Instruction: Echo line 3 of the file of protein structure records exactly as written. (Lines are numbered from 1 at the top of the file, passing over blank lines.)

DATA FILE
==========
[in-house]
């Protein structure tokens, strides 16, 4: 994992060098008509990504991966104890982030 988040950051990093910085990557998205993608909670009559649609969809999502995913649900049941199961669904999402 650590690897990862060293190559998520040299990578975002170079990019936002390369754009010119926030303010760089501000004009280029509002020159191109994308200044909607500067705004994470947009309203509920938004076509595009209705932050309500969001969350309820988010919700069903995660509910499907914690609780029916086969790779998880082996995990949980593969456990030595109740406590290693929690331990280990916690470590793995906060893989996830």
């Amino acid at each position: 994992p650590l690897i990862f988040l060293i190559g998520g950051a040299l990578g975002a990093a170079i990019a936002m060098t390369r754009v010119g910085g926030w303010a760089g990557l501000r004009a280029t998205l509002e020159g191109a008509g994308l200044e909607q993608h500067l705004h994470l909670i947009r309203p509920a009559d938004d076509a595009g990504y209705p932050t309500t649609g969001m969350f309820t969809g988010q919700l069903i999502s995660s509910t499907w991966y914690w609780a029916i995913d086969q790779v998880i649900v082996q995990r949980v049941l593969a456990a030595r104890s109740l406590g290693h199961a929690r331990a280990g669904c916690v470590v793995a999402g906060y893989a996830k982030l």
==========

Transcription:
């Amino acid at each position: 994992p650590l690897i990862f988040l060293i190559g998520g950051a040299l990578g975002a990093a170079i990019a936002m060098t390369r754009v010119g910085g926030w303010a760089g990557l501000r004009a280029t998205l509002e020159g191109a008509g994308l200044e909607q993608h500067l705004h994470l909670i947009r309203p509920a009559d938004d076509a595009g990504y209705p932050t309500t649609g969001m969350f309820t969809g988010q919700l069903i999502s995660s509910t499907w991966y914690w609780a029916i995913d086969q790779v998880i649900v082996q995990r949980v049941l593969a456990a030595r104890s109740l406590g290693h199961a929690r331990a280990g669904c916690v470590v793995a999402g906060y893989a996830k982030l």